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Human Interest

Family of Ohio Teen Who Died From Brain-Eating Amoeba Sues Water Park

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In June 2016, 18-year-old Lauren Seitz tragically died after contracting a brain-eating amoeba during a visit to a popular North Carolina water park.

Exactly one year after her death, the teen’s family filed a wrongful death lawsuit alleging that the park, U.S. National Whitewater Center in Charlotte, and its builder, Recreation Engineering and Planning Inc., should be held accountable, reports CNN.

The suit is filed in Ohio, where Seitz lived, and claims that park operators showed “conscious disregard for the safety of visitors,” reports the Charlotte Observer.

Mitzi Kline, a spokeswoman for the Franklin County Department of Public Health Department in Ohio, confirmed the teen died from the brain-eating amoeba in a statement to PEOPLE last summer.

The scientific term for the amoeba Seitz contracted is primary amebic meningoencephalitis, an infection caused by Naegleria fowleri, which is an organism that does not cause illness if swallowed, but can be fatal if forced up the nose. It is naturally present in warm lakes during the summer.

The Lauren Elisabeth Seitz Memorial Music Fund/Facebook

According to the lawsuit, Seitz was with her friends on a whitewater raft, when it overturned, exposing her nose to the water, reports CNN.

Symptoms, which include fever, nausea, headache or vomiting, can progress into loss of balance, seizures and hallucinations. They begin about five days after infection and typically cause death within five days, according to the CDC.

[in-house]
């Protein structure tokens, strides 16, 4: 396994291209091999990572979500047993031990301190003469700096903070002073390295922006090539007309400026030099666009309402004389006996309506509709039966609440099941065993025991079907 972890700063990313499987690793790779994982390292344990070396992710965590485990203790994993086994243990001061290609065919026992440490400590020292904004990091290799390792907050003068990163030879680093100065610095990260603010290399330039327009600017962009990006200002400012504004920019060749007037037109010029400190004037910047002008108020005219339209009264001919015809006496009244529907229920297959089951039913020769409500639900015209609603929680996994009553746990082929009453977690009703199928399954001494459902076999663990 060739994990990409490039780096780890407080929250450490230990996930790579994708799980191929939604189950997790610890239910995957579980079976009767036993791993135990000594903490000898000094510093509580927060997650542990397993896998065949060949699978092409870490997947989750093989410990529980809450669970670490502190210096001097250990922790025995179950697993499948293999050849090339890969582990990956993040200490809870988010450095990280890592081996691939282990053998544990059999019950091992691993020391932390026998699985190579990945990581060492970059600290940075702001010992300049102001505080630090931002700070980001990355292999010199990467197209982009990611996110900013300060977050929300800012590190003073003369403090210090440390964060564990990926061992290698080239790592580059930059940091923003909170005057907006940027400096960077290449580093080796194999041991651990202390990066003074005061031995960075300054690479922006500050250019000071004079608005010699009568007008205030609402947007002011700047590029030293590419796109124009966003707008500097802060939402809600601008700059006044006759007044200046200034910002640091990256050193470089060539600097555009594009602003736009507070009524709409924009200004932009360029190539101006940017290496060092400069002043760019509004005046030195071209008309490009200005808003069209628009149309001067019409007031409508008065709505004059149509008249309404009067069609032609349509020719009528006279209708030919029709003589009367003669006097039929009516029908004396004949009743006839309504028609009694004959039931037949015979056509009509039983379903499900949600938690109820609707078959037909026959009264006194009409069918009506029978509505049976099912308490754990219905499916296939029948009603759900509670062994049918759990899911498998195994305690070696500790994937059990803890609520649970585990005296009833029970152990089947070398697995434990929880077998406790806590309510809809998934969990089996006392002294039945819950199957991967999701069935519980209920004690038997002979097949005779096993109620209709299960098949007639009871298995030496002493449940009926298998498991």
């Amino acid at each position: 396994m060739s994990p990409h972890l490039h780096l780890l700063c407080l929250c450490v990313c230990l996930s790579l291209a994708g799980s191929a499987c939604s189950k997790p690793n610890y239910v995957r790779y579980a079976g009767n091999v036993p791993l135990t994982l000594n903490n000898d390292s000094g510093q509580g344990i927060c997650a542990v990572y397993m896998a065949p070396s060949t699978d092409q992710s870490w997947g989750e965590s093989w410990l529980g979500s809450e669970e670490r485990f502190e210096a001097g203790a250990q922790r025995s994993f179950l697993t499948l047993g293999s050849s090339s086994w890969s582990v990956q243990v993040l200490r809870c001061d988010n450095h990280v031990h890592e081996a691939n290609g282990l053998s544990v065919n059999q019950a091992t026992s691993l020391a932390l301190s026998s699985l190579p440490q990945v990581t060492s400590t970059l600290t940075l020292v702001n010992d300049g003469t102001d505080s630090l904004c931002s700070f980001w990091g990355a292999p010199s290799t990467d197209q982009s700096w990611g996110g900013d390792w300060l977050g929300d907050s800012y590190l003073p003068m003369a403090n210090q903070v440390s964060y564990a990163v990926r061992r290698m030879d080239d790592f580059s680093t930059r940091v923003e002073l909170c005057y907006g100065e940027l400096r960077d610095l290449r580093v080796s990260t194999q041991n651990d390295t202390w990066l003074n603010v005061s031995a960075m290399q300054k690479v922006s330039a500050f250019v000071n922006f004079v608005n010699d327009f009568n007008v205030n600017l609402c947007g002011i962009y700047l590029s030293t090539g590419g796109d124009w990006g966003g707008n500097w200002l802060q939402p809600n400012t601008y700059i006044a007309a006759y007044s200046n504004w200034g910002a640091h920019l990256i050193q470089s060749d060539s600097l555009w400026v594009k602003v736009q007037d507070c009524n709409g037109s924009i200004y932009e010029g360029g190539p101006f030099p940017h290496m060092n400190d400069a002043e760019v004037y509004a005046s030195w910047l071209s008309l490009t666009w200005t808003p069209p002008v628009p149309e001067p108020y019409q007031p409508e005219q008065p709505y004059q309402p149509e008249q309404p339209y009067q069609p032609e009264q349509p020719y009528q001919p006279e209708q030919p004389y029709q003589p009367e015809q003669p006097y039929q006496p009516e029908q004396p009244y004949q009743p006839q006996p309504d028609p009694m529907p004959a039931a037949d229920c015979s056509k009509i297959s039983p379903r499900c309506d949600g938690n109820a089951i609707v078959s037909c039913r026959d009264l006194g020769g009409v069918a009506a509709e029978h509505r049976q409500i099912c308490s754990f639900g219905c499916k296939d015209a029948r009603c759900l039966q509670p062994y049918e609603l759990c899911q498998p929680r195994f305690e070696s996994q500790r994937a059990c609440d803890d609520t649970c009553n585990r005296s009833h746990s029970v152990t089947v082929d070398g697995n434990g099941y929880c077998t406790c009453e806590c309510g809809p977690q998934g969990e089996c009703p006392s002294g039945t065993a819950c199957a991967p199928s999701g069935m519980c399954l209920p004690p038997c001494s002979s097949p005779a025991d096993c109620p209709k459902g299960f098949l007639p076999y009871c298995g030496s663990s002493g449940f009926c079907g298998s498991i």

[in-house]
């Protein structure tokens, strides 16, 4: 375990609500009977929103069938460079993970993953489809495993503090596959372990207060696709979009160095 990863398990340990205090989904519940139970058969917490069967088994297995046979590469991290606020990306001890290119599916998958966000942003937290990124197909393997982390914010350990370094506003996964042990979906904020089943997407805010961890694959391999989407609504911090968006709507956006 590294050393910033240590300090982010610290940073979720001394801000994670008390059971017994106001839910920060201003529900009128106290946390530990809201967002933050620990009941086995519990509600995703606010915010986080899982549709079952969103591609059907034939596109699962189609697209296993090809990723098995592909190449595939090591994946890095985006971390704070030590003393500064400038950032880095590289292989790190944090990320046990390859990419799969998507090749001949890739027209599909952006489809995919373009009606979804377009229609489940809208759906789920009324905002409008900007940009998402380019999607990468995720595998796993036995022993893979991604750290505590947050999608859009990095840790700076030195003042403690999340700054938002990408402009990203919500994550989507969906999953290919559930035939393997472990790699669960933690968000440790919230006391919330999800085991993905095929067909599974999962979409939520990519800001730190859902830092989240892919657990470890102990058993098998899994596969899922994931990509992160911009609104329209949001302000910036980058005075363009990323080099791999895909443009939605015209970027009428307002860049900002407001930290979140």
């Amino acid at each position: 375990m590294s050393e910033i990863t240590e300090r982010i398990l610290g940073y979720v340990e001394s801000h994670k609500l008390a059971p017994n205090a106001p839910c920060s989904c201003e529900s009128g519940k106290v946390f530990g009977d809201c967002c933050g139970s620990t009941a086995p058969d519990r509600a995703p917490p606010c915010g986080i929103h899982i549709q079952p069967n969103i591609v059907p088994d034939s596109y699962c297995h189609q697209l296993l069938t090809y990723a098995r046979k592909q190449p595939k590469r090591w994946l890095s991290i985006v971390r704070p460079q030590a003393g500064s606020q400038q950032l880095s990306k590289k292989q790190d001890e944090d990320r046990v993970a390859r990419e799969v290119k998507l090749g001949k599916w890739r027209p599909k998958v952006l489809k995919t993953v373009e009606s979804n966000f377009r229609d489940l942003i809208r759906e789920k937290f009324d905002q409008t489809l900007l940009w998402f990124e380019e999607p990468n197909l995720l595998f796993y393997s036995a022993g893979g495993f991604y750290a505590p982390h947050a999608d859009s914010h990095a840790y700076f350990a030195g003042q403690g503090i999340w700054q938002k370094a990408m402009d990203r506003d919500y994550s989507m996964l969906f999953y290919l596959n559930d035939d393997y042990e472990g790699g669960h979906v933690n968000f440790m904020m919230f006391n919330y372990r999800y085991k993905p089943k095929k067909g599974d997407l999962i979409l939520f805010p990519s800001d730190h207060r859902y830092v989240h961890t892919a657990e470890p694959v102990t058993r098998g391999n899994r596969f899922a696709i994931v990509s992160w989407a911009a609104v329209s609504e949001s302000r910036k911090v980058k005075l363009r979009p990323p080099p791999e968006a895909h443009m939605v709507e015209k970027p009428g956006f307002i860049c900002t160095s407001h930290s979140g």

Seitz’s youth group returned home to Ohio on June 11, and she died on June 19.

In a written statement to PEOPLE at the time, the North Carolina Department of Health and Human Services said, “The deceased’s only known underwater exposure was believed to be when riding in a raft with several others that overturned at the U.S. National Whitewater Center in Charlotte.”

The suit seeks damages in excess of $1 million, reports the Columbus Dispatch.

Testing of the park’s filtration and disinfection systems at the time revealed they were not fit to properly clean the center’s water, leaving visitors at risk of infection, the Charlotte Observer reported.

The lawsuit claims chlorine levels were lower than they should have been and water at the park was too shallow to safeguard the public, reports CNN.

According to the outlet, the lawsuit says: “Lauren and other visitors had a higher likelihood of encountering Naegleria fowleri in the unregulated waters of the U.S. National Whitewater Center than they did by simply rafting in the nearby Catawba River.”